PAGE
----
A return to low solar activity not seen for centuries could increase the chances of ice age winters in Europe and eastern parts of the United States, warns the Met Office.
The Met Office-led study, published in Nature Communications, is among the first to look at the regional climate impacts of a possible ‘grand solar minimum’. It’s understood the sun’s output increases and decreases, measured by the number of sunspots on the star’s surface, over a timescale of 100 – 200 years.
Some solar physicists believe there’s an increased risk that we’re heading towards the lower end of this cycle – last seen during the so-called ‘Maunder Minimum’ which ended 300 years ago. This coincided with colder winters in the UK and Europe, with ‘frost fairs’ held numerous times on a frozen River Thames.
Climate scientists have been carrying out research to assess how important this might be for global temperatures, particularly in the context of climate change.
The new study used a climate model to simulate conditions between 2050 and 2099 under the RCP 8.5 scenario (which assumes ‘high-end’ future carbon concentrations), but crucially includes a solar output decreasing to Maunder Minimum levels.
Like other studies, they found the global impact from reduced solar output was relatively small – with a cooling effect of around -0.1 °C. This is much smaller than the amount of warming expected due to greenhouse gases, which is several degrees for this experiment.
On a regional level, the study found a bigger cooling effect for northern Europe, the UK and eastern parts of North America – particularly during winter. For example, for northern Europe the cooling is in the range -0.4 to -0.8 °C.
Winters will be warmer overall, but this suggests a relative increase in the risk of colder winters for these areas during a possible grand solar minimum.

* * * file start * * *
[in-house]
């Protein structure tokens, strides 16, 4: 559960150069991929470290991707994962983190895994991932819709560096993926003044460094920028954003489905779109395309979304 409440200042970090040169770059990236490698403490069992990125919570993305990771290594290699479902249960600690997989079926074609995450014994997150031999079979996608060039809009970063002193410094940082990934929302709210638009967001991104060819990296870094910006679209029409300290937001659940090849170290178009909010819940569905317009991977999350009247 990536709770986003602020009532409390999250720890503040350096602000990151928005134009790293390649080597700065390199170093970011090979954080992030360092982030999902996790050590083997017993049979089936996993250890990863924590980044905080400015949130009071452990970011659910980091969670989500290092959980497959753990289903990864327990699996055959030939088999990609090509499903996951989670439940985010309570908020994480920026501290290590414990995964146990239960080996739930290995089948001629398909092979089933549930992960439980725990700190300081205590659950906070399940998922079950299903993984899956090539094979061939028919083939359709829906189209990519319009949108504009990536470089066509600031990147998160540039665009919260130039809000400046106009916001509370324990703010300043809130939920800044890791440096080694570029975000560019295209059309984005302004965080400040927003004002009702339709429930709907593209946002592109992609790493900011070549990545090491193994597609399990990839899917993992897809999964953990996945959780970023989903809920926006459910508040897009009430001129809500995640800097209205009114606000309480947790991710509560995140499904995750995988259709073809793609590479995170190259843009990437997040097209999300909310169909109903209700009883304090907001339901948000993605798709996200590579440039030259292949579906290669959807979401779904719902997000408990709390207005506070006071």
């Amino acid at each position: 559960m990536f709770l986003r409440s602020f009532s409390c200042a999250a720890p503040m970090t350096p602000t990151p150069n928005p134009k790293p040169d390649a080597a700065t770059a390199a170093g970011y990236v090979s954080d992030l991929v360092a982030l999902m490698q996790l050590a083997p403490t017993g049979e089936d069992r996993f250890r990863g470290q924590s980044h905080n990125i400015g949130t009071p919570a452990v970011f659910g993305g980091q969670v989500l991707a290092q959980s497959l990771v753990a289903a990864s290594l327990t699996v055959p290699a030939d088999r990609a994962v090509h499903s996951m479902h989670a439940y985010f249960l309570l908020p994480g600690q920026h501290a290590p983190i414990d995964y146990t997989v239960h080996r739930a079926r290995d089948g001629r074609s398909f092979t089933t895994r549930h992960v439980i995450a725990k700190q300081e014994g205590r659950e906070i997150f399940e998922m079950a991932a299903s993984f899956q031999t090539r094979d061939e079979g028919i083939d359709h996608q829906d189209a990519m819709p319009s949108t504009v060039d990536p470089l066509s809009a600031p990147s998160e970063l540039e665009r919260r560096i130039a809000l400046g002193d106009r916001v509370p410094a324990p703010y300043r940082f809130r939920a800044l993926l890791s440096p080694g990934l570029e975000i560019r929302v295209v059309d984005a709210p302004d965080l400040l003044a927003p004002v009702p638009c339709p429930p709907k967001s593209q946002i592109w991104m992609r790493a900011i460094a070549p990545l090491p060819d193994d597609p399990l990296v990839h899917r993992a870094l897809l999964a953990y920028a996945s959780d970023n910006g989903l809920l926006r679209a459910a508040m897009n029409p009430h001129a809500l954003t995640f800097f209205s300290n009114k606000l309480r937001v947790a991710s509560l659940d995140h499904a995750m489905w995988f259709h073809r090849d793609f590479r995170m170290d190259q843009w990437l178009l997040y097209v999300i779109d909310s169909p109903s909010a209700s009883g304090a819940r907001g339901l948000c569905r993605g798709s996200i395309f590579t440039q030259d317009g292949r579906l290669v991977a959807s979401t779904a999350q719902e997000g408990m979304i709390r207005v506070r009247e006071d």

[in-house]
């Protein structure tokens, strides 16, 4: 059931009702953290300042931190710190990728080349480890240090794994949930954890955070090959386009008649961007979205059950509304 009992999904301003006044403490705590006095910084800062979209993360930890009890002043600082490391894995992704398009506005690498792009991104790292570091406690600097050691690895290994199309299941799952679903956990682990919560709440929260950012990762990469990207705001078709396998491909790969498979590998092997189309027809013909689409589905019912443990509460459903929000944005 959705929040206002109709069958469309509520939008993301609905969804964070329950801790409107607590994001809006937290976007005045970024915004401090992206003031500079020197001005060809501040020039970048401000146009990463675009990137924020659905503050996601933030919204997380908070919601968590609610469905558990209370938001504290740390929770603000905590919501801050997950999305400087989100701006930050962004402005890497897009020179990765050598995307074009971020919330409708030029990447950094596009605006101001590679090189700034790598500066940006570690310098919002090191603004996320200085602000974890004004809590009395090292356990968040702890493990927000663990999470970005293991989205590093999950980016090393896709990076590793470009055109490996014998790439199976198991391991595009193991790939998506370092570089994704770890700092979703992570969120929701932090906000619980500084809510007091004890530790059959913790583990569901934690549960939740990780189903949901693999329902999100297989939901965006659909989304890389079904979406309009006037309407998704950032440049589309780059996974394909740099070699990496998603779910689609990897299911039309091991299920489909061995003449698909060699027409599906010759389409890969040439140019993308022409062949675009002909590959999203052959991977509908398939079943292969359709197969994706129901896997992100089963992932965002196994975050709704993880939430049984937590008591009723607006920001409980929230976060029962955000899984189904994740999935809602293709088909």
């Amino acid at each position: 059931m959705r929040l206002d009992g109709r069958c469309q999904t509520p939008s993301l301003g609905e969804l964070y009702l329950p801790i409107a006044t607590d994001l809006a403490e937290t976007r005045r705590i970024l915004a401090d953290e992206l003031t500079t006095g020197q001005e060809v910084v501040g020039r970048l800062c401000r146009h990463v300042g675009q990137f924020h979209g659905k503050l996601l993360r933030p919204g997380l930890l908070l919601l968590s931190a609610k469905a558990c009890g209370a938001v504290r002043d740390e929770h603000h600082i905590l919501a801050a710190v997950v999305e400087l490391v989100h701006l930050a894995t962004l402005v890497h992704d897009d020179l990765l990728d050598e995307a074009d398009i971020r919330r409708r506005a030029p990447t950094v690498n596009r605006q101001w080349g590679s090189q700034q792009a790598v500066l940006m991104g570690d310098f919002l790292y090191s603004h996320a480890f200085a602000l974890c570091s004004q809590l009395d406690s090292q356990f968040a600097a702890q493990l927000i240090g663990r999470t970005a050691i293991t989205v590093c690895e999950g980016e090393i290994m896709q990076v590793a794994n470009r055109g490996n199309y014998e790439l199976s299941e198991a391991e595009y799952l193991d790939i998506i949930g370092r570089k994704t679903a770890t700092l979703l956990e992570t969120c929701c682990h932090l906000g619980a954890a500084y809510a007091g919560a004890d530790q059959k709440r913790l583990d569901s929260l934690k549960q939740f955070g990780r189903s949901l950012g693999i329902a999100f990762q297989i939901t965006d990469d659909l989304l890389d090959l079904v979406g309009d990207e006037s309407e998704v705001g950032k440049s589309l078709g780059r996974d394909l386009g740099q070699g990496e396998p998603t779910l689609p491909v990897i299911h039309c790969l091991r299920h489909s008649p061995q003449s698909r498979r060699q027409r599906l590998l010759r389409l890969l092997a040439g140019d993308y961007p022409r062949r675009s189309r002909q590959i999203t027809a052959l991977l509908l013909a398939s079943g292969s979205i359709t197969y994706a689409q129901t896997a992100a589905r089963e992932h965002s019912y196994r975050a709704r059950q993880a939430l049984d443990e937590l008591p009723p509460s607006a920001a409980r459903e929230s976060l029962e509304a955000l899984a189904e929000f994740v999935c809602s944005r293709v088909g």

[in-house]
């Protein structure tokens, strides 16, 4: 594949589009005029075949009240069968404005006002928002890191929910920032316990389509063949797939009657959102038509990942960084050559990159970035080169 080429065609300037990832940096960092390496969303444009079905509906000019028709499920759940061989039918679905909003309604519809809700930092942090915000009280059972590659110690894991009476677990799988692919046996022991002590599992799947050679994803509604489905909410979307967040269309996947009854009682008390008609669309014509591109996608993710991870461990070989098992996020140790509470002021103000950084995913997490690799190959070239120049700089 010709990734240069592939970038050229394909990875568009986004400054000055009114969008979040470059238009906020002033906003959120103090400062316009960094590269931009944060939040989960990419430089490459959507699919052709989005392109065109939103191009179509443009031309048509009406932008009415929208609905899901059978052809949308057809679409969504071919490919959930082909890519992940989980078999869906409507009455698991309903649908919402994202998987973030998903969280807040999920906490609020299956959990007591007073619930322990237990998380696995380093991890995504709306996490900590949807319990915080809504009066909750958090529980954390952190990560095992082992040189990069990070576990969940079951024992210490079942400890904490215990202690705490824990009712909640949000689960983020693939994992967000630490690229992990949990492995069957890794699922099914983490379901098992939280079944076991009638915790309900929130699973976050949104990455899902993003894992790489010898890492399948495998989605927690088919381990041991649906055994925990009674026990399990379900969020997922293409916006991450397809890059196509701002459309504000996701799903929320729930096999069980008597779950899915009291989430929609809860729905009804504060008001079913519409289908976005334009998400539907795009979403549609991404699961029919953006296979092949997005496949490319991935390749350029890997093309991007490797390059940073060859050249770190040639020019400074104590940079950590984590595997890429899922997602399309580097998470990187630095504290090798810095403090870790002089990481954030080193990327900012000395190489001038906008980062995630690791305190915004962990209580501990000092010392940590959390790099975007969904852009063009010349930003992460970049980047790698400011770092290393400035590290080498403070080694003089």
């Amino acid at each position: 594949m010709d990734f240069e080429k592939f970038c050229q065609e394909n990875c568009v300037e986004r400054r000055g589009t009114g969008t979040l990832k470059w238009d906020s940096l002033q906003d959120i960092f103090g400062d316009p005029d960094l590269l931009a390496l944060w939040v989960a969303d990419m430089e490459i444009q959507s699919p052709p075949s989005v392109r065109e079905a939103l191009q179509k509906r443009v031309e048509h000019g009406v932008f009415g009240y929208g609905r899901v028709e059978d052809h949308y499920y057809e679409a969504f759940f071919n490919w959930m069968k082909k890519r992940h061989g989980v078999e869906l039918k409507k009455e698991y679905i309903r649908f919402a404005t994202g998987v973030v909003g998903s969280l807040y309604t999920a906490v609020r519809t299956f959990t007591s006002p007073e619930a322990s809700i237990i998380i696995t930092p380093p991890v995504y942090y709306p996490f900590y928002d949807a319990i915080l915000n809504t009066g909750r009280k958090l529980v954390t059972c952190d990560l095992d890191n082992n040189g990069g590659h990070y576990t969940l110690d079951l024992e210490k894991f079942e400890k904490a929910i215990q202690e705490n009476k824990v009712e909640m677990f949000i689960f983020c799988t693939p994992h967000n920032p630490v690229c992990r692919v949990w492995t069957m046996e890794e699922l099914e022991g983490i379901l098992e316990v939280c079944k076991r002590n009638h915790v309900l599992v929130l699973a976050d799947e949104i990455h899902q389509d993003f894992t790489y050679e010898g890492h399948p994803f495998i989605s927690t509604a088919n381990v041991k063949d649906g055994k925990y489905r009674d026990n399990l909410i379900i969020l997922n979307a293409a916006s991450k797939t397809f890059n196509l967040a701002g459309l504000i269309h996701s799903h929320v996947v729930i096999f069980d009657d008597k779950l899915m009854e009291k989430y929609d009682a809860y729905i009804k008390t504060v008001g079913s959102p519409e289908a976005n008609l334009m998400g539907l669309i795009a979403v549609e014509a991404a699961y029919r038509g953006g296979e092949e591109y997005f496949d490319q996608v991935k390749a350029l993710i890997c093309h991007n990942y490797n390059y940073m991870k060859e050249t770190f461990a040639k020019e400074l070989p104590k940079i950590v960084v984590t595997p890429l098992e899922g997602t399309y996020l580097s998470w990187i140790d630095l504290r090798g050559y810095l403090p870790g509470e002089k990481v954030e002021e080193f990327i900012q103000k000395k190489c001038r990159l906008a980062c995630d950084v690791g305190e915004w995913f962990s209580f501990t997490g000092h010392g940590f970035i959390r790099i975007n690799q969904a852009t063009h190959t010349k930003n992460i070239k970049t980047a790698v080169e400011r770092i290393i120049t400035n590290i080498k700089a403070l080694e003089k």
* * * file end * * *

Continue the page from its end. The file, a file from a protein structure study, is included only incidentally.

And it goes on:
Sarah Ineson, a Met Office scientist and lead author of the research, said the impact of a grand solar minimum would only temporarily moderate the future warming we expect from climate change.
“This research shows that the regional impacts of a grand solar minimum are likely to be larger than the global effect, but it’s still nowhere near big enough to override the expected global warming trend due to man-made change,” she said.
“This means that even if we were to see a return to levels of solar activity not seen since the Maunder Minimum, our winters would likely still be getting milder overall.”
One key finding of the research at a regional level was that a drop in UV output led to a cooling which was a sizable fraction of the difference between some of the socio-economic (RCP) scenarios used by climate scientists to assess future warming.
Researchers concluded that this meant solar output is important enough to include when assessing the regional impacts of future climate change.
Amanda Maycock, a scientist at the University of Cambridge and National Centre for Atmospheric Science, said: “Given the outlook for solar activity from some experts, it’s important that we consider the potential impact of changes in UV output when looking at future climate.”
Sarah Ineson concludes: “This study shows that the sun isn’t going to save us from global warming, but it could have impacts at a regional level that should be factored in to decisions about adapting to climate change for the decades to come.”